Fever in the ICU

Report
Cardiac Arrhythmias in the SICU
Charles Hobson, MD MHA
Surgical Critical Care
NFSG VA Medical Center
Objectives

Review the etiology and recognition of common
arrhythmias seen in the SICU.

Review management of cardiac arrhythmias,
with a focus on the relevant recent literature.
Normal Sinus Rhythm
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Implies normal sequence of conduction, originating in the sinus node and
proceeding to the ventricles via the AV node and His-Purkinje system.
EKG Characteristics:
Regular narrow-complex rhythm
Rate 60-100 bpm
Each QRS complex is proceeded by a P wave
P wave is upright in lead II & downgoing in lead aVR
Mechanisms of Arrhythmias
Automaticity
or
Ectopic Foci
Reentry / Conduction Block
Decreased Automaticity
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Sinus Bradycardia
Increased/Abnormal Automaticity
Sinus tachycardia
Ectopic atrial tachycardia
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Junctional tachycardia
Ectopic Foci and Beats
Atrial Escape Beats
QRS is slightly different but still narrow,
indicating that conduction through the
ventricle is relatively normal
normal ("sinus") beats
sinus node doesn't fire leading
to a period of asystole (sick
sinus syndrome)
p-wave has different shape indicating
it did not originate in the sinus node,
but somewhere in the atria.
Ectopic Foci and Beats
Paroxysmal Supraventricular Tachycardia (PSVT)
• A single ectopic focus fires near the AV node, which then conducts normally to
the ventricles (usually initiated by a PAC)
•The rhythm is always REGULAR
•Prolonged runs of PSVT may result in atrial fibrillation or atrial flutter
• May be terminated by carotid massage
• Treatment: carotid massage, adenosine, Ca++ channel blockers, ablation
•Adenosine preferred in hypotension, previous IV B-blocker
Rhythm usually begins
with PAC
Note REGULAR rhythm
in the tachycardia
Ectopic Foci and Beats
Multifocal Atrial Tachycardia (MAT)
•Multiple ectopic foci fire in the atria, all of which are conducted normally to the
ventricles
•The rhythm is always IRREGULAR
• P-waves of different morphologies (shapes) may be seen
•Commonly seen in pulmonary disease, acute cardiorespiratory problems, and CHF
• Treatment:
• Ca++ channel blockers, beta blockers, but antiarrhythmic drugs are often
ineffective
• potassium, magnesium (McCord et al, Chest 1998),
Note IRREGULAR
rhythm in the tachycardia
Ectopic Foci and Beats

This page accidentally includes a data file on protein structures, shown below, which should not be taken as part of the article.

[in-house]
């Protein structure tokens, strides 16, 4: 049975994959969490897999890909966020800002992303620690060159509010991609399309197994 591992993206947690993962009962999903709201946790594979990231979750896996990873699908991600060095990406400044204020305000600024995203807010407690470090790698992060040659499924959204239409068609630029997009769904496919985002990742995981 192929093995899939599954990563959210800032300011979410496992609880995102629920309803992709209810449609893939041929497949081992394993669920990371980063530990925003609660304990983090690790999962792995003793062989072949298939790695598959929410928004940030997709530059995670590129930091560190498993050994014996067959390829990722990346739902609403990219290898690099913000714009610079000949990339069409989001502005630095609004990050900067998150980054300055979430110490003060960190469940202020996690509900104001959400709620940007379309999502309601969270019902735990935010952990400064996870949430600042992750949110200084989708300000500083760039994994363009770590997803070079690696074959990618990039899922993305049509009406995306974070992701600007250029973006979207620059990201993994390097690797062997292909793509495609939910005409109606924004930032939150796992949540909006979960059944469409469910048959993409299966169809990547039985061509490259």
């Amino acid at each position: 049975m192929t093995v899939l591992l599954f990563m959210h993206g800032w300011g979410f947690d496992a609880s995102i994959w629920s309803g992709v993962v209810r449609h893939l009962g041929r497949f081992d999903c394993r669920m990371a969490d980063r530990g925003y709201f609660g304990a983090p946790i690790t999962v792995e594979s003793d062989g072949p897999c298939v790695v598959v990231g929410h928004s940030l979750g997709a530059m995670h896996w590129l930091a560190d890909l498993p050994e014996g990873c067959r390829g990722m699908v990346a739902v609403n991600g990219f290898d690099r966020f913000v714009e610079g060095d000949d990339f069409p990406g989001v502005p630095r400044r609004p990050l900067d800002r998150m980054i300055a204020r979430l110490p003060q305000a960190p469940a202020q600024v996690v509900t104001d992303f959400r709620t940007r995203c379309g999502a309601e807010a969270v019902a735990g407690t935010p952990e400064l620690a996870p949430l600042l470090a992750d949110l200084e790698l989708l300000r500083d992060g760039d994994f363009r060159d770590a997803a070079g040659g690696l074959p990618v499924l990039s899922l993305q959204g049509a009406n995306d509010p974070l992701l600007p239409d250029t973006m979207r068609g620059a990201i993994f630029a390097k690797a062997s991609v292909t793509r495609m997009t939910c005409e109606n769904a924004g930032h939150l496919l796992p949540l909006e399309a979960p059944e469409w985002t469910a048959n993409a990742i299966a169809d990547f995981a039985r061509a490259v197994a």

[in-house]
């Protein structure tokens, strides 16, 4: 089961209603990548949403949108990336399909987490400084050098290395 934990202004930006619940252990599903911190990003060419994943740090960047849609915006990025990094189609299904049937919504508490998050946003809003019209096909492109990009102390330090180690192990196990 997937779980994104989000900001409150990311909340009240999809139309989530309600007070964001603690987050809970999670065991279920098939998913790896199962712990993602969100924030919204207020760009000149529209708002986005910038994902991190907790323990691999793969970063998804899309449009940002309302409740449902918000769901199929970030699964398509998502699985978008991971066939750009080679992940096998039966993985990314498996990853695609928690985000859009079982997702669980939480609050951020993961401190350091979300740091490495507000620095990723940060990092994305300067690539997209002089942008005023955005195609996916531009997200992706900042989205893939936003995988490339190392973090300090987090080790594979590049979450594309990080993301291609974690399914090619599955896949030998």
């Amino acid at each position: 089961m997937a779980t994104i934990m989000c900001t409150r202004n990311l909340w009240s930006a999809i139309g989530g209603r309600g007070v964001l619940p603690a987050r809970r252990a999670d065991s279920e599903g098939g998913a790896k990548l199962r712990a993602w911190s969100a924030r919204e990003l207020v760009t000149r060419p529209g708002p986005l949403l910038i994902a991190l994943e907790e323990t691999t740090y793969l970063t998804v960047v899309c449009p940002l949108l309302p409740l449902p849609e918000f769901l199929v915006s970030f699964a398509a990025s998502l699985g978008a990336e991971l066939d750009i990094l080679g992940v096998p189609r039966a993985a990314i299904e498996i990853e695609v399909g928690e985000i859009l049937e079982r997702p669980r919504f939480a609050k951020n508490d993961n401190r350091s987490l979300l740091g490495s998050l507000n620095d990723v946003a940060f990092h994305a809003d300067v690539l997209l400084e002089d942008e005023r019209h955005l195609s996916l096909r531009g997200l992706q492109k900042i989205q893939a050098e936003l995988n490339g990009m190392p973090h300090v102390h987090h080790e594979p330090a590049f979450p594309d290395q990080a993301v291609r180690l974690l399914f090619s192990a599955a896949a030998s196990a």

Junctional
Escape Beats
QRS is slightly different but still narrow,
indicating that conduction through the
ventricle is relatively normal
there is no p wave, indicating that it did not
originate anywhere in the atria, but since the QRS
complex is still thin and normal looking, we can
conclude that the beat originated somewhere near
the AV junction.
Ectopic Foci and Beats
Ventricular
Escape Beats
“PVCs”
QRS is wide and much different looking than the
normal beats. This indicates that the beat originated
somewhere in the ventricles.
•no p wave, indicating that the beat did not
originate anywhere in the atria
•a "retrograde” p-wave may sometimes be seen
on the right hand side of beats that originate in
the ventricles, indicating that depolarization has
spread back up through the atria from the
ventricles
PVC's are Dangerous When:
•They are frequent (> 30% of complexes) or are increasing in frequency
• The come close to or on top of a preceding T-wave (R on T)
• Three or more PVC's in a row (run of V-tach)
• Any PVC in the setting of an acute MI
• PVC's come from different foci ("multifocal" or "multiformed")
These may result in ventricular tachycardia or fibrillation.
“R on T
phenomenon”
time
sinus beats
V-tach
Unconverted V-tach to V-fib
Causes of Ectopic Foci and Beats
• hypoxic myocardium - chronic pulmonary disease, pulmonary embolus
• ischemic myocardium - acute MI, expanding MI, angina
• sympathetic stimulation - nervousness, exercise, CHF, hyperthyroidism
• drugs & electrolyte imbalances - antiarrhythmic drugs, hypokalemia,
imbalances of calcium and magnesium
• bradycardia - a slow HR predisposes one to arrhythmias
• enlargement of the atria or ventricles producing stretch in pacemaker
cells
The Reentry Mechanism of Ectopic Beats & Rhythms
Electrical Impulse
Cardiac
Conduction
Tissue
Fast Conduction Path
Slow Recovery
Slow Conduction Path
Fast Recovery
Tissues with these type of circuits may exist:
• in the SA node, AV node, or any type of heart tissue
• in a “macroscopic” structure such as an accessory pathway in WPW
The Reentry Mechanism of Ectopic Beats & Rhythms
Premature Beat Impulse
Cardiac
Repolarizing Tissue
Conduction
(long refractory period)
Tissue
Fast Conduction Path
Slow Recovery
Slow Conduction Path
Fast Recovery
1. An arrhythmia is triggered by a premature beat
2. The beat cannot gain entry into the fast conducting
pathway because of its long refractory period and
therefore travels down the slow conducting pathway only